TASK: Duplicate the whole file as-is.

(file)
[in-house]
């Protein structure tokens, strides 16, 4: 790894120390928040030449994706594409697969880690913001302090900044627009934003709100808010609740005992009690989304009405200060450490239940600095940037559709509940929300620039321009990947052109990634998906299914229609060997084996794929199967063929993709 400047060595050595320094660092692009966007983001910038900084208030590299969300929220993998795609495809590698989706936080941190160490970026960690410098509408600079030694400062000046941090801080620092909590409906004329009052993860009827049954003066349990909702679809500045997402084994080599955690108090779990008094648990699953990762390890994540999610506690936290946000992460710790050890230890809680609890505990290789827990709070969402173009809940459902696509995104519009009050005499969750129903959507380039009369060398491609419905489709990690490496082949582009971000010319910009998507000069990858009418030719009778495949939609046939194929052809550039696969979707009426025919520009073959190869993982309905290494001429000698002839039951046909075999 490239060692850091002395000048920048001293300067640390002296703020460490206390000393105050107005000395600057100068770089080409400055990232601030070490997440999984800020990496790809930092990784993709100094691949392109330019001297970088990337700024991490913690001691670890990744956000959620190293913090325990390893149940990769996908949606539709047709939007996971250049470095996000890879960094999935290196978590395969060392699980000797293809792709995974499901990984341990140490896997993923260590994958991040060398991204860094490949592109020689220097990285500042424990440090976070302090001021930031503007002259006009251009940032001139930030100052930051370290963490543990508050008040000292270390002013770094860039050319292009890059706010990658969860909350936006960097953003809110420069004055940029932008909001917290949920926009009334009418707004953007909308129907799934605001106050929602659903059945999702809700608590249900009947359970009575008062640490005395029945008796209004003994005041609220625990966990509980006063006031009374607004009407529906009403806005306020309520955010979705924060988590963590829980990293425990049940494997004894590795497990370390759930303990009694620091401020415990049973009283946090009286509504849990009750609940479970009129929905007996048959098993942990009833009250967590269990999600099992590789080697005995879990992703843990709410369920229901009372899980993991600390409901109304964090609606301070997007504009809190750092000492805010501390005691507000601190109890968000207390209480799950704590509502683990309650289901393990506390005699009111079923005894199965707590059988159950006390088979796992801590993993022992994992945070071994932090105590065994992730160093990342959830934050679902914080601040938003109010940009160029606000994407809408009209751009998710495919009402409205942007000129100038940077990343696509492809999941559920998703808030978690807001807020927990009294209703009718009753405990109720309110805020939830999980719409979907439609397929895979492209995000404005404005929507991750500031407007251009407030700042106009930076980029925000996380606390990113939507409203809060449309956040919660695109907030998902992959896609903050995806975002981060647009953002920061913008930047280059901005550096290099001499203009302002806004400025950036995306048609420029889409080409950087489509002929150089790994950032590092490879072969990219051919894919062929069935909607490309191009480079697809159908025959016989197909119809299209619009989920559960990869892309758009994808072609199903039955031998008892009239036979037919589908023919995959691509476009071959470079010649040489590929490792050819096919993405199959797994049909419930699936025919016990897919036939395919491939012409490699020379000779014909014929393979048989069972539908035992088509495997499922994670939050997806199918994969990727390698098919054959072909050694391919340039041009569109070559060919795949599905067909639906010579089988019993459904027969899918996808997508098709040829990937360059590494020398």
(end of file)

[in-house]
């Protein structure tokens, strides 16, 4: 790894120390928040030449994706594409697969880690913001302090900044627009934003709100808010609740005992009690989304009405200060450490239940600095940037559709509940929300620039321009990947052109990634998906299914229609060997084996794929199967063929993709 400047060595050595320094660092692009966007983001910038900084208030590299969300929220993998795609495809590698989706936080941190160490970026960690410098509408600079030694400062000046941090801080620092909590409906004329009052993860009827049954003066349990909702679809500045997402084994080599955690108090779990008094648990699953990762390890994540999610506690936290946000992460710790050890230890809680609890505990290789827990709070969402173009809940459902696509995104519009009050005499969750129903959507380039009369060398491609419905489709990690490496082949582009971000010319910009998507000069990858009418030719009778495949939609046939194929052809550039696969979707009426025919520009073959190869993982309905290494001429000698002839039951046909075999 490239060692850091002395000048920048001293300067640390002296703020460490206390000393105050107005000395600057100068770089080409400055990232601030070490997440999984800020990496790809930092990784993709100094691949392109330019001297970088990337700024991490913690001691670890990744956000959620190293913090325990390893149940990769996908949606539709047709939007996971250049470095996000890879960094999935290196978590395969060392699980000797293809792709995974499901990984341990140490896997993923260590994958991040060398991204860094490949592109020689220097990285500042424990440090976070302090001021930031503007002259006009251009940032001139930030100052930051370290963490543990508050008040000292270390002013770094860039050319292009890059706010990658969860909350936006960097953003809110420069004055940029932008909001917290949920926009009334009418707004953007909308129907799934605001106050929602659903059945999702809700608590249900009947359970009575008062640490005395029945008796209004003994005041609220625990966990509980006063006031009374607004009407529906009403806005306020309520955010979705924060988590963590829980990293425990049940494997004894590795497990370390759930303990009694620091401020415990049973009283946090009286509504849990009750609940479970009129929905007996048959098993942990009833009250967590269990999600099992590789080697005995879990992703843990709410369920229901009372899980993991600390409901109304964090609606301070997007504009809190750092000492805010501390005691507000601190109890968000207390209480799950704590509502683990309650289901393990506390005699009111079923005894199965707590059988159950006390088979796992801590993993022992994992945070071994932090105590065994992730160093990342959830934050679902914080601040938003109010940009160029606000994407809408009209751009998710495919009402409205942007000129100038940077990343696509492809999941559920998703808030978690807001807020927990009294209703009718009753405990109720309110805020939830999980719409979907439609397929895979492209995000404005404005929507991750500031407007251009407030700042106009930076980029925000996380606390990113939507409203809060449309956040919660695109907030998902992959896609903050995806975002981060647009953002920061913008930047280059901005550096290099001499203009302002806004400025950036995306048609420029889409080409950087489509002929150089790994950032590092490879072969990219051919894919062929069935909607490309191009480079697809159908025959016989197909119809299209619009989920559960990869892309758009994808072609199903039955031998008892009239036979037919589908023919995959691509476009071959470079010649040489590929490792050819096919993405199959797994049909419930699936025919016990897919036939395919491939012409490699020379000779014909014929393979048989069972539908035992088509495997499922994670939050997806199918994969990727390698098919054959072909050694391919340039041009569109070559060919795949599905067909639906010579089988019993459904027969899918996808997508098709040829990937360059590494020398």